Auto play on audio user experience

I was fortunate enough to talk at UX in the City Oxford last Friday about audio. Thanks to Software Acumen and the programme committee for the invitation.

One of the questions asked was that of audio patterns on the web, which is a layer above where I normally work.

One of the anti-patterns that I find on the web is the “auto-play” pattern.

Back in the “good old days” of the early 00s, one could land on a page and then music would play from a midi file. It was all very nice and could be really quite annoying.

Move forward to the loves or banes of our lives with social media, especially Facebook and Twitter, and it appears some news sites. Video and audio auto playing…

This really is an anti-pattern, especially where the user cannot turn off auto-play. The auto-playing of files is intrusive and largely unnecessary for the user. From a frictionless user experience, it may fit in as a pattern to help the user consume the media easily.

The supporting text should provide the context for the media file and also a description. At the very least, this provides some form of accessibility within the page.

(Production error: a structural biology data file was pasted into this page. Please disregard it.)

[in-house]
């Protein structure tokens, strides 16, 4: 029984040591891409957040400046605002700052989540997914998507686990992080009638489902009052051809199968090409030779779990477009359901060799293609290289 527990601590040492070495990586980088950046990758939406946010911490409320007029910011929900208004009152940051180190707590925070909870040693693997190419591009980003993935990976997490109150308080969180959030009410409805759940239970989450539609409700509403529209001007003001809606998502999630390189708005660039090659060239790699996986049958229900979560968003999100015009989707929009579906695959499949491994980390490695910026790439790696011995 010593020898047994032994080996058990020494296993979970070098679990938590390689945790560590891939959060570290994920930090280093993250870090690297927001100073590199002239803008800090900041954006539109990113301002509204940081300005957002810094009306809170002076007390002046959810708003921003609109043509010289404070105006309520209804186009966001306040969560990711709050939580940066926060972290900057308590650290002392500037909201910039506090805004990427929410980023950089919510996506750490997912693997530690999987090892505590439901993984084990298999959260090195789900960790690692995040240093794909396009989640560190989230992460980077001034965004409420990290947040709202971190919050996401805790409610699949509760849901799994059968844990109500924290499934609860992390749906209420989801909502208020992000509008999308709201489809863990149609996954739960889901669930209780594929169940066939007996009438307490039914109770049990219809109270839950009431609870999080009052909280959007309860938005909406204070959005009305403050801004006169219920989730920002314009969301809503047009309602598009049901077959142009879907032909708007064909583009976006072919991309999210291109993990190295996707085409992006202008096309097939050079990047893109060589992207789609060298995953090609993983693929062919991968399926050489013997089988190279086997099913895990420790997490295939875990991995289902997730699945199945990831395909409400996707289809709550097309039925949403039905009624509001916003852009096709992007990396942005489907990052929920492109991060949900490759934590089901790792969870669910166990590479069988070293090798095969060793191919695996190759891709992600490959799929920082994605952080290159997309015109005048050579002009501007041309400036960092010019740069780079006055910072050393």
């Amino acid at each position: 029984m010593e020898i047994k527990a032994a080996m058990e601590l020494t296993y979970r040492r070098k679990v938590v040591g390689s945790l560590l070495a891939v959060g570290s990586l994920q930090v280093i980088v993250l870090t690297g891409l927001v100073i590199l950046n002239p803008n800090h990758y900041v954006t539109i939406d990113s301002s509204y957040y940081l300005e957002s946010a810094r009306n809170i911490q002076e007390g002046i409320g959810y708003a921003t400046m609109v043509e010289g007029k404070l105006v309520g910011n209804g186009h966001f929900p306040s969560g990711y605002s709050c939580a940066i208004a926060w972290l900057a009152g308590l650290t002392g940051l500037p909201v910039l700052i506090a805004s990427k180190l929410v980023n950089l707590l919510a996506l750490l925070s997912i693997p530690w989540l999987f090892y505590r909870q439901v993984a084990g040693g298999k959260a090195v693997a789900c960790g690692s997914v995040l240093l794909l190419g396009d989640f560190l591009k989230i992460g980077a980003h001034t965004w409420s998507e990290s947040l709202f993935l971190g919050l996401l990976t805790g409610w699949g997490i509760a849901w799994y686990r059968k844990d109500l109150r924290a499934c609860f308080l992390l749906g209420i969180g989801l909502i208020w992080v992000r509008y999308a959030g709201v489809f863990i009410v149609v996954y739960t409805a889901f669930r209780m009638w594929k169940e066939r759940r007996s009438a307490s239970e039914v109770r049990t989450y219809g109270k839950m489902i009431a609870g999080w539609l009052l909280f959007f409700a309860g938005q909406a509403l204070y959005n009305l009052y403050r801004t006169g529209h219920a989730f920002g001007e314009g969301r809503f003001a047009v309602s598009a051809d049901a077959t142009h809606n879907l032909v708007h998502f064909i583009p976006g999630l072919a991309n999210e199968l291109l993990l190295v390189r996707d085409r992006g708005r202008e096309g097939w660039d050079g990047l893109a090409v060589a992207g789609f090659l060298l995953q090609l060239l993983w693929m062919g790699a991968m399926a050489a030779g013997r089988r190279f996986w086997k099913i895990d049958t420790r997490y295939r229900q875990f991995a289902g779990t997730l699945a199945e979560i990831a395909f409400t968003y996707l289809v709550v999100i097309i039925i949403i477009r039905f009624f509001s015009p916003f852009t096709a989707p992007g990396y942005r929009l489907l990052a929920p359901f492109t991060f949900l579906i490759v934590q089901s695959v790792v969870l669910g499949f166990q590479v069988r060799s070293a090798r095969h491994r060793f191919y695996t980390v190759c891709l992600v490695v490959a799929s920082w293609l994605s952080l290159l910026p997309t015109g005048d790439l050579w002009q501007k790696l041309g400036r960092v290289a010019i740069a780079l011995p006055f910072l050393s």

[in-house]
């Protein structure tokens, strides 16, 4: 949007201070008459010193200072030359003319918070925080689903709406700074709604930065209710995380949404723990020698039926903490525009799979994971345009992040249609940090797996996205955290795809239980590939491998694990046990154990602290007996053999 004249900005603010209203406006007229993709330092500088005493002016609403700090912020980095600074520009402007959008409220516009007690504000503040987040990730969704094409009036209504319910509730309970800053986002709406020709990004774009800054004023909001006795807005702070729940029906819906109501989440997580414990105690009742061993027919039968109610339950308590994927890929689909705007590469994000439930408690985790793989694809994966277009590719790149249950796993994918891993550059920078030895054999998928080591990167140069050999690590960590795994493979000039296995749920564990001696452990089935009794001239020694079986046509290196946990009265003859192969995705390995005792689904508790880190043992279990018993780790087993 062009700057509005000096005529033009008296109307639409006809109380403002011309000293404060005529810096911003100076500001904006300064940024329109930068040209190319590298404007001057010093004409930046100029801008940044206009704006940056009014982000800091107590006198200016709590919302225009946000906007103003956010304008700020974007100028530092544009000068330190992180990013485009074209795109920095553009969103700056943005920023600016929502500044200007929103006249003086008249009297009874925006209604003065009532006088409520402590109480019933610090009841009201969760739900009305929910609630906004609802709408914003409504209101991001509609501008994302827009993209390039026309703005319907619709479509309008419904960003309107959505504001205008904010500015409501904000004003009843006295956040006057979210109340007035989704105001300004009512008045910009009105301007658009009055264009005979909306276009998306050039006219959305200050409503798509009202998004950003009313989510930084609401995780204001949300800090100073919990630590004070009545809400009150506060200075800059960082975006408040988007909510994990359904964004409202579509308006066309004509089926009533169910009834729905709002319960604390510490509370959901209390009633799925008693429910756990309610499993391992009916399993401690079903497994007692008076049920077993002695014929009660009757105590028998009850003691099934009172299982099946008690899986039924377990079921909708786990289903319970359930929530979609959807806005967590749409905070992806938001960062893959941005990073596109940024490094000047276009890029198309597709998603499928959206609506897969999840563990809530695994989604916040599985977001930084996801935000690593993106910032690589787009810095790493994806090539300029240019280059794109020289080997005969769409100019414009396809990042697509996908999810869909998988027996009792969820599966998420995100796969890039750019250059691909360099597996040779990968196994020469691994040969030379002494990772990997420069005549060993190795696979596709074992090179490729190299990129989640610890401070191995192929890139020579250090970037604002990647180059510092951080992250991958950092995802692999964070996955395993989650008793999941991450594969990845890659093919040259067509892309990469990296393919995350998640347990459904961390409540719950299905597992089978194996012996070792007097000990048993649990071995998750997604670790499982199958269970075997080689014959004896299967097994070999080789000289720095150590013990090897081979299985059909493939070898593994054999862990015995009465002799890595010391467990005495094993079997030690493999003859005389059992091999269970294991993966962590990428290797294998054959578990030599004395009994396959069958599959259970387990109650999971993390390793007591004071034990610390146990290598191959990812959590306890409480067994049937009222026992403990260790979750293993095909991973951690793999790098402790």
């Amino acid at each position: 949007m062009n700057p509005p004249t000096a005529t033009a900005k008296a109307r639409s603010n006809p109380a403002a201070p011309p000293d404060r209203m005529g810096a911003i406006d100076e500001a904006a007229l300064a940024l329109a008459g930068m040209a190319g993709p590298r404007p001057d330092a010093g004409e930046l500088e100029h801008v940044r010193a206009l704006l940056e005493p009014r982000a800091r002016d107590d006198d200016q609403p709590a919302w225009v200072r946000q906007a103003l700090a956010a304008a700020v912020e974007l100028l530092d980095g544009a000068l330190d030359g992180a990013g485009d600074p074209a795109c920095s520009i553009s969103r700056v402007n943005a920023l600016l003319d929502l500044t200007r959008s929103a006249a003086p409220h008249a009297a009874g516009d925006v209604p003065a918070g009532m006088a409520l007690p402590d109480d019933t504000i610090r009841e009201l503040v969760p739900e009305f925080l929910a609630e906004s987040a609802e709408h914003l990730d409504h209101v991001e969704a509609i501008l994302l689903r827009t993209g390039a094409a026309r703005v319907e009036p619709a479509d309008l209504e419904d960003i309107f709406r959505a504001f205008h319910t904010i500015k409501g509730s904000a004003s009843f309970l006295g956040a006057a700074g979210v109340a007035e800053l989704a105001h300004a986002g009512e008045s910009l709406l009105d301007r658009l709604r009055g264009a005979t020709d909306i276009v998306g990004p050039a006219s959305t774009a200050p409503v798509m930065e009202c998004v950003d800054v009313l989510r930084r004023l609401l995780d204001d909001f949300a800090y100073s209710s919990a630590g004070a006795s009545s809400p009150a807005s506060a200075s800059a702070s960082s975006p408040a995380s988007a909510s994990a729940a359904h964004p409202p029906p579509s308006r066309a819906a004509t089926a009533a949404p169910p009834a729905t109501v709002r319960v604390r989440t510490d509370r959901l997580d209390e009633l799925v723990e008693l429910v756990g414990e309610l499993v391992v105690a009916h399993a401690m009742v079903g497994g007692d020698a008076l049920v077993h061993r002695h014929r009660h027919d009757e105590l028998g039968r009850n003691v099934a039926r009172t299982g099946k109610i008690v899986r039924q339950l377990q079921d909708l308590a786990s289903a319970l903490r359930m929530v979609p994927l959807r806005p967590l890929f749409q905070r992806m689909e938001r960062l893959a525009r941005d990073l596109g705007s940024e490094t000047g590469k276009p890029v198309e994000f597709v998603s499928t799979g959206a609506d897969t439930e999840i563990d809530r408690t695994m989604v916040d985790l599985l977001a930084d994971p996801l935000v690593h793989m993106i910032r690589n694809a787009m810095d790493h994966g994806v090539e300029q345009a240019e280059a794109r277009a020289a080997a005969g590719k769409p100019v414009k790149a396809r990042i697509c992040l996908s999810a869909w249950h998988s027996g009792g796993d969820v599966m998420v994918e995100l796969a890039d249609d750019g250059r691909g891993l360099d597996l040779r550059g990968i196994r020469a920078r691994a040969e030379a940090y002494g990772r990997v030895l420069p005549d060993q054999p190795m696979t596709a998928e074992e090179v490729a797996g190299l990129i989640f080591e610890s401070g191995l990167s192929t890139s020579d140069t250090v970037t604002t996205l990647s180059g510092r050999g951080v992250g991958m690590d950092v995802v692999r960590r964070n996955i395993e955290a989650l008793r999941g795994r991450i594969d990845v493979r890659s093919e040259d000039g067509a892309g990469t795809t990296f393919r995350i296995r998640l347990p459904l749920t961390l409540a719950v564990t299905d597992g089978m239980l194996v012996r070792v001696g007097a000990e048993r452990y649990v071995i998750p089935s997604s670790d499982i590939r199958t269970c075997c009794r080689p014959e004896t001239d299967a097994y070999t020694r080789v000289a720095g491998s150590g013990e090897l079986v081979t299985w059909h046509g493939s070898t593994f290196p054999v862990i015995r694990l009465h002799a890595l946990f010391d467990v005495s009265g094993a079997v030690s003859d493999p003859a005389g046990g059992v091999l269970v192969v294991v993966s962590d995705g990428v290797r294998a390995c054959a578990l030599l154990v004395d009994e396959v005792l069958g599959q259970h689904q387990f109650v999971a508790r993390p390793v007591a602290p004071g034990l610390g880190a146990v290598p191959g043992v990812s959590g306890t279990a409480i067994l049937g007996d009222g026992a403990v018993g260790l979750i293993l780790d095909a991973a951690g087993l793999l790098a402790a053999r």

It makes assumptions on the user’s bandwidth and situation in which they come across a page with auto-playing audio.

Firstly, developing and designing in a company connection is likely to be faster than at home or on mobile. Auto-playing a large file may take bandwidth that isn’t really there and slow down the entire site experience, especially when taking into account other service calls that a site might make.

Secondly, the consumer may be in a position where an auto-playing file is unacceptable or embarrassing. At best, the user might come back later or at worst never come back as they forget to read the page.

The user or account should, at the very least, have a clear option within the account settings to turn off the auto-play if desired. Or more simply, make the controls easy to access and use to play the file.